I agree that these novels could be popular with COHS students. They are very different from what I usually read—I found myself scanning quickly, looking for the next punch line, rather than contemplating a deeper significance. (Reading these books is very much like seeing a stand-up comic in a live show.) Not a bad way to spend an evening. However, as you are in high school and I am a teacher, I’ll add this caveat: these are adult books. We have them here at COHS because the public library purchased them. I doubt the other high schools in our district have them because they contain low-brow sexual humor—in fact, some rude sex—and foul language. No, I don’t think they will make you lose your innocence or your beliefs, but it’s good to know what you’re getting into in case you don’t want to read this sort of thing. (I know some of you are not allowed to, or do not wish to, watch R-rated movies. Just as a guideline, if R-rated movies are out, so are these books.) Moore recently published a new title that is now on best seller lists—“Fool.” It’s located in the new fiction, but there’s a waiting list to check it out.
I’ll ask the student who recommended the books to make a comment about them, so you can get a teen point of view.
1 comment May 12, 2009
“Twilight” and “New Moon” by Stephanie Meyer
Here’s my confession: I hate the “Twilight” series. It has some of the worse writing I have ever read.
I’ve spent several evenings trying to get through the whole thing. I managed the first book, “Twilight.” I tried the second book, “New Moon,” but I could only stand about one-third of it. I wanted to like it–or at least get through all four books–because so many students like it, because I guess the whole world, except me, likes it.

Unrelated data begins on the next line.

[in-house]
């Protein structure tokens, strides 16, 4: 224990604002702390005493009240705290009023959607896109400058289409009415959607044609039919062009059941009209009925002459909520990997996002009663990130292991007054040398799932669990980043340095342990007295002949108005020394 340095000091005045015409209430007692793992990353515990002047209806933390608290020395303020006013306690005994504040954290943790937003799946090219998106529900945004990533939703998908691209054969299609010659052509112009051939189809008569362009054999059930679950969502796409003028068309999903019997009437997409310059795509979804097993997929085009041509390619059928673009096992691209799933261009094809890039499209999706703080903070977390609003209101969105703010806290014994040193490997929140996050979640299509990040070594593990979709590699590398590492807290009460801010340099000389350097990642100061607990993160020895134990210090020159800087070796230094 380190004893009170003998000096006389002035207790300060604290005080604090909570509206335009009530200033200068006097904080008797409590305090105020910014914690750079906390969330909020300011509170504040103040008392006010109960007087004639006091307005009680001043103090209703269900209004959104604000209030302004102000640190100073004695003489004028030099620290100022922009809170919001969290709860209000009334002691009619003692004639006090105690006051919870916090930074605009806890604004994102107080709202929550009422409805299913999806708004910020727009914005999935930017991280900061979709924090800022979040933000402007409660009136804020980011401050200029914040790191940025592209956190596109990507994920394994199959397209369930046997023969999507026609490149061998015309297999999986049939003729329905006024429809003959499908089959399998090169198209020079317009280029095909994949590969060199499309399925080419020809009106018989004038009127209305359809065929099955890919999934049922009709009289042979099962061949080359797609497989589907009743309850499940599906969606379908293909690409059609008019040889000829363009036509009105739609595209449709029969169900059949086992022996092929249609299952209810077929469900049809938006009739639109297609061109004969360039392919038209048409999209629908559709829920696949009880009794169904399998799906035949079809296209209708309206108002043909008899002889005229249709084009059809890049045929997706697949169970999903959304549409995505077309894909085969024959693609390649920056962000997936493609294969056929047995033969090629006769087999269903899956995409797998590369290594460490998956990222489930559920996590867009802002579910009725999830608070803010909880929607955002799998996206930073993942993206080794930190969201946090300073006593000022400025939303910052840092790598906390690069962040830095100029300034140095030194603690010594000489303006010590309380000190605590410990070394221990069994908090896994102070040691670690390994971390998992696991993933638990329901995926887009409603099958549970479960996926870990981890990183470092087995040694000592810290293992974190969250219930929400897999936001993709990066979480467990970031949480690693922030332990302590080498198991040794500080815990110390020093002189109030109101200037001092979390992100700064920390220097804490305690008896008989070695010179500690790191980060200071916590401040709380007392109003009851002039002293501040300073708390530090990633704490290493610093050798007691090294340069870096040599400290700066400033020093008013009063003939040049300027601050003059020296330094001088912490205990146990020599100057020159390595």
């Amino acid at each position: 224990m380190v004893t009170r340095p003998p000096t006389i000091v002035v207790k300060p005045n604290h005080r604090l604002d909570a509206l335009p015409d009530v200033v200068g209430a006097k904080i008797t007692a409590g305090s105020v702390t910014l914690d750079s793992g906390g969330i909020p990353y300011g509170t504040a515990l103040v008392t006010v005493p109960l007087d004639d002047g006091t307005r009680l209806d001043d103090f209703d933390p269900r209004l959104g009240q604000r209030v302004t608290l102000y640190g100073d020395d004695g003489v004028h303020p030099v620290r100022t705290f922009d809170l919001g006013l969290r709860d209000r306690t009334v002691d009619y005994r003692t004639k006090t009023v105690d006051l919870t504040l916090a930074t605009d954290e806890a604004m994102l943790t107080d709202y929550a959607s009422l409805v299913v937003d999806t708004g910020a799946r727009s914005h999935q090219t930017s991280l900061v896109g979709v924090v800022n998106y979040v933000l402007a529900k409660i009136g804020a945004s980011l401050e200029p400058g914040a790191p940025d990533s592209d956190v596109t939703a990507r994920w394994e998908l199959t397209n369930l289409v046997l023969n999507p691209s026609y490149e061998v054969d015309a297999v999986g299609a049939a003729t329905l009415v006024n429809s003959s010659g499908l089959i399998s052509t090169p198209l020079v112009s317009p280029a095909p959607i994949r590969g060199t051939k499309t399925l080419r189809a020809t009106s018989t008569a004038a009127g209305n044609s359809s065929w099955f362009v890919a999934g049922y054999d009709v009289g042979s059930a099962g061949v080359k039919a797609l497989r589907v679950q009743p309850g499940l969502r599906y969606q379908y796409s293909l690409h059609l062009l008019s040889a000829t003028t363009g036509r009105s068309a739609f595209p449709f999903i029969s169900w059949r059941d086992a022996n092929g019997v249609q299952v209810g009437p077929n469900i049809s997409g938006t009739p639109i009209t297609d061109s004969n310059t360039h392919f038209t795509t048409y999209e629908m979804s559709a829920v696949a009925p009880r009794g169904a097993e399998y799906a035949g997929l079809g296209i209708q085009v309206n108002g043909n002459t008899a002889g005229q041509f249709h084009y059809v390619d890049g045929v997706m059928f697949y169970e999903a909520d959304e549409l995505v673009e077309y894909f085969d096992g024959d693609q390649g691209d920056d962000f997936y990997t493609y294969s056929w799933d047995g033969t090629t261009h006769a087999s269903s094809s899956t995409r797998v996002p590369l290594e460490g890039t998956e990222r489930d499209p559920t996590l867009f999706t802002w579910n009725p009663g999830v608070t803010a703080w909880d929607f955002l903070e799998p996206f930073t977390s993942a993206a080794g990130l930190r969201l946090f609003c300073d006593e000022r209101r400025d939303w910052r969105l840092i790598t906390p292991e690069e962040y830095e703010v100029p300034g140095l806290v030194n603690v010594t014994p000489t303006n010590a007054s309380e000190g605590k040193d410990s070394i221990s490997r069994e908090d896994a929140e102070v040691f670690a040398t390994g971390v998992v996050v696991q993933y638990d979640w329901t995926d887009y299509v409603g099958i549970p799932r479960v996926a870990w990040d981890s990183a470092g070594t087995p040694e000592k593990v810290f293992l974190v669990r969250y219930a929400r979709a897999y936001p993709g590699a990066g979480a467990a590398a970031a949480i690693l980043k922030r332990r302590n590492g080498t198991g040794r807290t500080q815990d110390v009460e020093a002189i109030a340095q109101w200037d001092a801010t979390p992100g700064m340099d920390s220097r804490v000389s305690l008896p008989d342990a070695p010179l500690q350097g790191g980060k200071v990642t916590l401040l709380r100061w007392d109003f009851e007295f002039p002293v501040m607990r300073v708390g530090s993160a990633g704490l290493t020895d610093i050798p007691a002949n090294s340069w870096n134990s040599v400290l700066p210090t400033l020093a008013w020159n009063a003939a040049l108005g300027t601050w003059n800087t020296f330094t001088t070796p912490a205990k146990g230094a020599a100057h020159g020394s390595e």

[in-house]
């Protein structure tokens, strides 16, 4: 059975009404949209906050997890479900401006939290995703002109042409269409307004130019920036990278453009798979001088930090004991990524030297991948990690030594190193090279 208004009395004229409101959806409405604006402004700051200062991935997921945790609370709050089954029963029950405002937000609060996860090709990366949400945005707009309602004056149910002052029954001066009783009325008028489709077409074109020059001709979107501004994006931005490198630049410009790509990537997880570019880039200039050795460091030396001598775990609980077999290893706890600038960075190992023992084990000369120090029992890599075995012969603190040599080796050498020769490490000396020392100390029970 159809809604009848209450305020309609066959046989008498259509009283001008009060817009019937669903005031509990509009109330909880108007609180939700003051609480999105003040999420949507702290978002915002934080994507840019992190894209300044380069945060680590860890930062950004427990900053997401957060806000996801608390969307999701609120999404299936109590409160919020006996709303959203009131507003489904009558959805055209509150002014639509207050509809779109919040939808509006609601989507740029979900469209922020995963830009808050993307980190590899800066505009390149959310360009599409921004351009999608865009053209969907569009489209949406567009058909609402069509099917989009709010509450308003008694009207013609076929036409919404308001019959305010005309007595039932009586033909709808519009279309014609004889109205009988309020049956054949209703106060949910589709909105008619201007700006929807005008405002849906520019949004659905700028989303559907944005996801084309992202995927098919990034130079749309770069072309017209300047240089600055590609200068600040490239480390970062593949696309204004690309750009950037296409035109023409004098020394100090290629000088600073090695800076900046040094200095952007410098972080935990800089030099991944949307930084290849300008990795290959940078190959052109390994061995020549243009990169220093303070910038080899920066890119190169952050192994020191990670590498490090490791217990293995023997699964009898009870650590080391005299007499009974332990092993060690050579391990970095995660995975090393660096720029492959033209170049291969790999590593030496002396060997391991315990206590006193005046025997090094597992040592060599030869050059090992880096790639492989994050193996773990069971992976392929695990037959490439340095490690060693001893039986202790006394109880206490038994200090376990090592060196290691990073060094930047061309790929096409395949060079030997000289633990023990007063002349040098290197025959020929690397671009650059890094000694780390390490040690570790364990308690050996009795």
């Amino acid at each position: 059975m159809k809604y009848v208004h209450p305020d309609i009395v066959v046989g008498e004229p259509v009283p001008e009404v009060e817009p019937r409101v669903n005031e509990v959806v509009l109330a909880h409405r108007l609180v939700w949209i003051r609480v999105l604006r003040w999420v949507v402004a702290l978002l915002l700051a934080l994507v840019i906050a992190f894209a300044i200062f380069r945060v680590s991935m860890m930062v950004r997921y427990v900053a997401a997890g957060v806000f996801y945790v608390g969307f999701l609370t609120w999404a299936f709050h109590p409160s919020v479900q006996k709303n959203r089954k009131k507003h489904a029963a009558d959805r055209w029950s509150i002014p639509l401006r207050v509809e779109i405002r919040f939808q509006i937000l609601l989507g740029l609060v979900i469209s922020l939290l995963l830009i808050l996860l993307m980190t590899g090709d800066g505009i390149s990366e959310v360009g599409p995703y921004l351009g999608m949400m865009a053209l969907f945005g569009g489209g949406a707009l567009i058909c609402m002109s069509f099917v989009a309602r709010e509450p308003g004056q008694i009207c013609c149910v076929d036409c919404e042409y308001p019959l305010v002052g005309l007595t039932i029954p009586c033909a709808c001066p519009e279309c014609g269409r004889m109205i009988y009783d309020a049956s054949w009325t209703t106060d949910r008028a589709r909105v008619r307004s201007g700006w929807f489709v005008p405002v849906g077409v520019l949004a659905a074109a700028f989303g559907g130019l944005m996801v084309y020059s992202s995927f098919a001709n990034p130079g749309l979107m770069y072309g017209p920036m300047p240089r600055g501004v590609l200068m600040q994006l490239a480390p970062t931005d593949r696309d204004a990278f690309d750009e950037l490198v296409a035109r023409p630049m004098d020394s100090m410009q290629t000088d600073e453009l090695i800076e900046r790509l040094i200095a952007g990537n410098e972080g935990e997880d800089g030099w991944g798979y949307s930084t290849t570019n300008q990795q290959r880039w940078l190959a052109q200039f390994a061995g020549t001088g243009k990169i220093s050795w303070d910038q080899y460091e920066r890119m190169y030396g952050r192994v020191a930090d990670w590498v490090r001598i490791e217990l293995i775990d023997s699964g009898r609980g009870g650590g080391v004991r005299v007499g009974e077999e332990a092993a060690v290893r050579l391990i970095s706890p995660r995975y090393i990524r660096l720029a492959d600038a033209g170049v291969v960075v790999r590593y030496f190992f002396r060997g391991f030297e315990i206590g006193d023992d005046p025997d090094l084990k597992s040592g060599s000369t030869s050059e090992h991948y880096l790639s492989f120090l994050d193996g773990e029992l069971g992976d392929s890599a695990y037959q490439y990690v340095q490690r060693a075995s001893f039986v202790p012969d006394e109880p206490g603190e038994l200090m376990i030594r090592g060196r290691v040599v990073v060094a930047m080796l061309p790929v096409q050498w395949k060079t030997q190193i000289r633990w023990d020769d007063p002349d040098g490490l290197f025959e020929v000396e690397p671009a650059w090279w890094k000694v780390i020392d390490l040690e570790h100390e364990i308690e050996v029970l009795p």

But, seriously, what good is a vampire boyfriend? I’m thinking Edward is perfect for teen girls because he is dangerous, what with his ability to suck the life out of Bella, but he’s harmless, too, because he has to stay away from her and not make sexual advances since it’s too risky. So I guess if I were younger, I’d think of this as a sort of pure, magical love, too. But having been around boys (and later men) who suck the life out of people, I’ve learned that they just aren’t so much fun to hang out with as you might think they would be.
Bella, as a character, is even worse than Edward. Whine, whine, whine–oh, she does stop for frequent klutzy maneuvers that put everyone in danger. But it doesn’t take her long to get back to pouting. ‘Oh, poor me, it’s my 18th birthday and people want to celebrate it and give me flowers and plan a party–how thoughtless! Why can’t they just let me emo my way through the day? Waa, waa–why don’t I get to be an undead, icy vampire who has to suck fresh blood to exist?’